“Everything they do is electronic, and it’s very intuitive to them – they just know,” she said. “That’s really the audience we are building for.”
Officials also discussed other key goals to increase network capacity and versatility in support of future missions, including advancing alternatives to satellites for beyond line of sight communications, improving radio and antenna designs, streamlining network management and configuration tools, and reducing the footprint of Tactical Operations Centers, or TOCs. Simplifying TOCs by consolidating hardware such as computers, wires and servers, reducing power requirements, leveraging wireless networking solutions and converting many hardware systems into software applications will enable units to set up and tear down their command posts more quickly and operate them more effectively.
Along with industry innovation, the roadmap will also leverage the expertise of the Army Science and Technology, known as S&T, community. The vision for the future network has been shaped not only by trends in commercial communications technologies, officials said, but also by ongoing Army S&T efforts in the areas of cyber security and anti-jamming, next-generation communications waveforms, dismounted and mounted navigation, and integrated, commander-centric mission command.
“As budgets get moderated, science and technology within the Army is being upheld,” said Robert Zanzalari, associate director of the Communications-Electronics Research, Development and Engineering Center. “There is a need to continue to invest in the basic technologies we need.”
By outlining needs and synchronizing capability gaps now, the roadmap will help make the most of those investments and facilitate smoother technology transitions from Research and Development centers to programs of record, officials said.
Army laboratories will also serve as a key venue for industry to bring their proposed solutions for evaluation and integration with other network systems. Industry partners will receive detailed, timely feedback from the laboratories about their capabilities’ performance and areas for improvement, just as they do today as part of the Network Integration Evaluation, or NIE, process.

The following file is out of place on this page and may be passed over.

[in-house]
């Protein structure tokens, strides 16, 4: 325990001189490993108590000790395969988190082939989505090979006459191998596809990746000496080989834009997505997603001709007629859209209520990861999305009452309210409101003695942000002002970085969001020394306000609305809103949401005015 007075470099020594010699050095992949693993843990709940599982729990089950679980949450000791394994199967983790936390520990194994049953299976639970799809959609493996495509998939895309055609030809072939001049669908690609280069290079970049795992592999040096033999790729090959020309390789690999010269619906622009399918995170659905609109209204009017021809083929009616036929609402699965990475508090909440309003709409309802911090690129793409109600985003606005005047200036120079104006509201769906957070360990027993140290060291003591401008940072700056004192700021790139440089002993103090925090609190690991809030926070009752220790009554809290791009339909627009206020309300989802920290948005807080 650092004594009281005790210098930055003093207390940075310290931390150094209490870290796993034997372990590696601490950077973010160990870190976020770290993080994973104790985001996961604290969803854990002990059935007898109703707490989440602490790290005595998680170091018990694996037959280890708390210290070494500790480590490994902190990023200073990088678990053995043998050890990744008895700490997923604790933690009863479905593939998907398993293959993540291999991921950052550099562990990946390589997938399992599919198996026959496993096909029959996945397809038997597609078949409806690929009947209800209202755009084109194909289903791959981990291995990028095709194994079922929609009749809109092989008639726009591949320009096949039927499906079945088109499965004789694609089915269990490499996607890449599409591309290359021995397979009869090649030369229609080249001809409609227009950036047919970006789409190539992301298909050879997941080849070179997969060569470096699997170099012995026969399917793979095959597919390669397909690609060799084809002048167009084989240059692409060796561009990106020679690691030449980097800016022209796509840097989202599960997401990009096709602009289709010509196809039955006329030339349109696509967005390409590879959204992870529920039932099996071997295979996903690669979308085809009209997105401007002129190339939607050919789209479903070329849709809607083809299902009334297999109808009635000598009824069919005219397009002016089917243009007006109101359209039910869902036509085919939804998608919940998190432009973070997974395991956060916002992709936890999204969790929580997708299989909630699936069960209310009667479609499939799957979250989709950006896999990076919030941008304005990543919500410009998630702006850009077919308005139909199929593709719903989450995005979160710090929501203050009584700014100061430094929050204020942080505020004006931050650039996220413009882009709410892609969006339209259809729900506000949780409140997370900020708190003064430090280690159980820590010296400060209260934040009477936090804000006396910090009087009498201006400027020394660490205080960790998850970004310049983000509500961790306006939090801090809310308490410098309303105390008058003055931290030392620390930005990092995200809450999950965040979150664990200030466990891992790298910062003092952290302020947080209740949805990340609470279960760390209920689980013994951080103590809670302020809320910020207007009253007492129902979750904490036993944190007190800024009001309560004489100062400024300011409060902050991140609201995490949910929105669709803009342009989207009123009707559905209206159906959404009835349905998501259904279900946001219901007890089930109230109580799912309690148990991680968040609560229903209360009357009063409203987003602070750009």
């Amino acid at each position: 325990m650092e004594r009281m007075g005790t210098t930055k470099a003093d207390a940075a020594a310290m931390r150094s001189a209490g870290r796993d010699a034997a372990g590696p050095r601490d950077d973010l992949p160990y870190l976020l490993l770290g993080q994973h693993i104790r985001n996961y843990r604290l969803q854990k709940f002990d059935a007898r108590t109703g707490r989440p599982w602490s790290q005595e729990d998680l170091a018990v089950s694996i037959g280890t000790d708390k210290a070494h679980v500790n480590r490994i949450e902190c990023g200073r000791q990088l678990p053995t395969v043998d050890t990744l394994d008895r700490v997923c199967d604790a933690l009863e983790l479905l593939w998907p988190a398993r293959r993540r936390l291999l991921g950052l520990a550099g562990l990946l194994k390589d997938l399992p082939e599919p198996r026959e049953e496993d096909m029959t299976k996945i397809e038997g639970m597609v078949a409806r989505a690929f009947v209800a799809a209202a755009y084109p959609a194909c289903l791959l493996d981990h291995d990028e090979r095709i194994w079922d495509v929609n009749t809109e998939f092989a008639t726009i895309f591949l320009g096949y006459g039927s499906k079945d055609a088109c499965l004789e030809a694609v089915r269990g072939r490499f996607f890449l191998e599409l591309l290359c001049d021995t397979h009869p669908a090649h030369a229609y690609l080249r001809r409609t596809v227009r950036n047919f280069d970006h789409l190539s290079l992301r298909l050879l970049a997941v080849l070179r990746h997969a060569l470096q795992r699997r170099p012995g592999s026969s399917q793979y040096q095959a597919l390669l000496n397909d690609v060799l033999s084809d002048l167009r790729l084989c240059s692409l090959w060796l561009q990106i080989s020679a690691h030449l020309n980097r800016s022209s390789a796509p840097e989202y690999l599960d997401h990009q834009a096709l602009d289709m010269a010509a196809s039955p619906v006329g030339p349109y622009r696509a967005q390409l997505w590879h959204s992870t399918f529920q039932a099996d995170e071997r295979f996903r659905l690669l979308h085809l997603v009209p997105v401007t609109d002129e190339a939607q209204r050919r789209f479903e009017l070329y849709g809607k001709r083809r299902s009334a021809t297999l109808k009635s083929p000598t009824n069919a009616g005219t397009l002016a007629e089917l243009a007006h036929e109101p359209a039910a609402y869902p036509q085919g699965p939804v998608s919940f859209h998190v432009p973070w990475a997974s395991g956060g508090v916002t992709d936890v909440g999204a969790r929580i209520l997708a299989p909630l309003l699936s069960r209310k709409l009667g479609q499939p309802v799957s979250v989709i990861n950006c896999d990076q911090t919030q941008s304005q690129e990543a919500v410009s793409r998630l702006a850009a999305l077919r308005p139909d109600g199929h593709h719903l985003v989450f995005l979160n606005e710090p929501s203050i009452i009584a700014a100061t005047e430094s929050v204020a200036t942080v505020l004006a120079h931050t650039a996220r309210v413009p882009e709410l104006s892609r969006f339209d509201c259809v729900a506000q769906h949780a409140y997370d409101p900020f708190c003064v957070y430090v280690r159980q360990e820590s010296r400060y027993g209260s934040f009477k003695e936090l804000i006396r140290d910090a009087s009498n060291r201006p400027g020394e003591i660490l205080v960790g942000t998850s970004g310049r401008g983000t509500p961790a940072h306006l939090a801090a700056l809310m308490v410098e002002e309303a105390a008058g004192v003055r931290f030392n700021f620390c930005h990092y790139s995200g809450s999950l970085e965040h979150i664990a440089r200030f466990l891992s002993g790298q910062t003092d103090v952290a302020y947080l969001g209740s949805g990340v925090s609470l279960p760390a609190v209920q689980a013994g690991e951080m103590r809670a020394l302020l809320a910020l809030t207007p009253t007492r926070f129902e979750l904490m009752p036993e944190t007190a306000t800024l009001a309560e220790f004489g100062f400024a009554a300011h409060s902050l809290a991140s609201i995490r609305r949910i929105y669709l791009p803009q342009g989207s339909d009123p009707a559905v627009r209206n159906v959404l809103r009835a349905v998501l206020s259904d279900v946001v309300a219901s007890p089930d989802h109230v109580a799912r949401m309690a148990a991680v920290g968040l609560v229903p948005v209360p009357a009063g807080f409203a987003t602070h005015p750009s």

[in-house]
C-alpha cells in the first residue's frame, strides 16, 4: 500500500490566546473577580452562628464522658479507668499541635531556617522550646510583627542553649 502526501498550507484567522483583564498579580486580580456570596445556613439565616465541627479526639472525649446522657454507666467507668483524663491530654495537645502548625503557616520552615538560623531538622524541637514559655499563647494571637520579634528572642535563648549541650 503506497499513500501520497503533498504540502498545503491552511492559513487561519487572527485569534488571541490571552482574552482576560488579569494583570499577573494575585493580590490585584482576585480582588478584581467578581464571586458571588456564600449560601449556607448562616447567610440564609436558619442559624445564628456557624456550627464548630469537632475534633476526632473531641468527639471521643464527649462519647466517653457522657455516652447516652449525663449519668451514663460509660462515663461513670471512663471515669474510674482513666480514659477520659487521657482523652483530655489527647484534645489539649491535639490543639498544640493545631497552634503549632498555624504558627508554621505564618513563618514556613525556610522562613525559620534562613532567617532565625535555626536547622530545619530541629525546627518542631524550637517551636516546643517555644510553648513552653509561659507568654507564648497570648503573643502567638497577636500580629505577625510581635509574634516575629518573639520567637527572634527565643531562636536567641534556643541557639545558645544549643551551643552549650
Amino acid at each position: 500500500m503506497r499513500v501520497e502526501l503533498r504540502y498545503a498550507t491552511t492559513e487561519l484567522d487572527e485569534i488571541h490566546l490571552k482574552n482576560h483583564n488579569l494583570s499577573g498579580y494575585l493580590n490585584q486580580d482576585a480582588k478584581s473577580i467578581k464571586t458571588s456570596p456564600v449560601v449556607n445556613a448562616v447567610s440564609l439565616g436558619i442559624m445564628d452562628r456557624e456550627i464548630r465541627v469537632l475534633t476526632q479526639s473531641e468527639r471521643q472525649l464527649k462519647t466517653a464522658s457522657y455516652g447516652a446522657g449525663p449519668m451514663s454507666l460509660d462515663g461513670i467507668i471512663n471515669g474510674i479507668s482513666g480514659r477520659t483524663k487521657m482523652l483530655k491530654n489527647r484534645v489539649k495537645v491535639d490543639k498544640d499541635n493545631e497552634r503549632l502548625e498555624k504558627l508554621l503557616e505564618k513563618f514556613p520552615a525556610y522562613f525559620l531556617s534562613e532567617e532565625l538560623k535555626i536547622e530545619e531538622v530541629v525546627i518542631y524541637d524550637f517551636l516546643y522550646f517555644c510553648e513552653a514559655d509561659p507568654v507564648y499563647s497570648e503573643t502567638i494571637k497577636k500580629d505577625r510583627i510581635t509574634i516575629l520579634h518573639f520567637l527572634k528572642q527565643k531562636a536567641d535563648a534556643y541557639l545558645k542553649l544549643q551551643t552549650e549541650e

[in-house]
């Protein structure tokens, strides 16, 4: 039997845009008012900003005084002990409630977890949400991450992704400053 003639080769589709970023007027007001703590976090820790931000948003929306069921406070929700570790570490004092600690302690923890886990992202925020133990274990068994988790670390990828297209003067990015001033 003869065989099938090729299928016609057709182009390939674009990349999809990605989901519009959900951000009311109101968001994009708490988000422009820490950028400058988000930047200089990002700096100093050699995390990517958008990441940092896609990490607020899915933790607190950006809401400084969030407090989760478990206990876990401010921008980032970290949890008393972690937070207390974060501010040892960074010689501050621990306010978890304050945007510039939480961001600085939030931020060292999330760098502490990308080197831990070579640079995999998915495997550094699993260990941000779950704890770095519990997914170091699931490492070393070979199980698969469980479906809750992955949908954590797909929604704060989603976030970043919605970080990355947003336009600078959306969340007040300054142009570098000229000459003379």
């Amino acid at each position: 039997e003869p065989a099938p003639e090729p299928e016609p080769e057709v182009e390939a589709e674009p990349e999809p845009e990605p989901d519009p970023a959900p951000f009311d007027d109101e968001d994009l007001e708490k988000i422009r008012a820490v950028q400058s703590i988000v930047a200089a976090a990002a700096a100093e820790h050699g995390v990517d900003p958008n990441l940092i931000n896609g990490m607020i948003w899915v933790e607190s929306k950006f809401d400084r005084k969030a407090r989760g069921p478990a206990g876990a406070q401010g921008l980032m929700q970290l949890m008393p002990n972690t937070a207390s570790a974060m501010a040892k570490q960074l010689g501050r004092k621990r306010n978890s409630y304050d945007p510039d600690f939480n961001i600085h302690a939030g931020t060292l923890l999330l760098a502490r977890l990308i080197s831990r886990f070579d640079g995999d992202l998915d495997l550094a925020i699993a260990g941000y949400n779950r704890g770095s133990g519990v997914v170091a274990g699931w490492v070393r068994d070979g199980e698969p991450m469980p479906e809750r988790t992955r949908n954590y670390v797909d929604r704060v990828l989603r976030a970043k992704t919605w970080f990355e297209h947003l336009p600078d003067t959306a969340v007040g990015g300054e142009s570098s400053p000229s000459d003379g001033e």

The NIE, a series of semi-annual field exercises that began in 2011, to rapidly integrate and improve network systems for fielding, will also play an important role in supporting the future network by providing a realistic operational environment to gather test data and Soldier feedback on emerging technologies. The next event, NIE 14.2 in May, will focus on validating the CS 15 network baseline and feature increased participation by joint and coalition forces.
“That’s what makes the NIEs so critical and so important for modernization,” said Col. Greg Baine, chief of brigade modernization integration for the Brigade Modernization Command. “It adds in that operational relevance to what it is we’re looking for.”
After completing six NIEs and successfully fielding CS 13, the Army has listened to feedback from industry partners and is implementing a new construct for NIE. The approach gives industry additional time to propose solutions to more focused capability gaps, which will be determined by periodic network baseline assessments.
“We will take every third NIE and put the entirety of the network in the field and assess it holistically,” said Col. Mark Elliott, director of the Army’s G-3/5/7 LandWarNet-Mission Command Directorate. “Whereas in the past we gave industry about six to eight months between when we would ask you to bring us a capability to the time we put it in the field, we’re now trying to give about an 18-month timeframe to help industry get after some things that take a little more lead time.”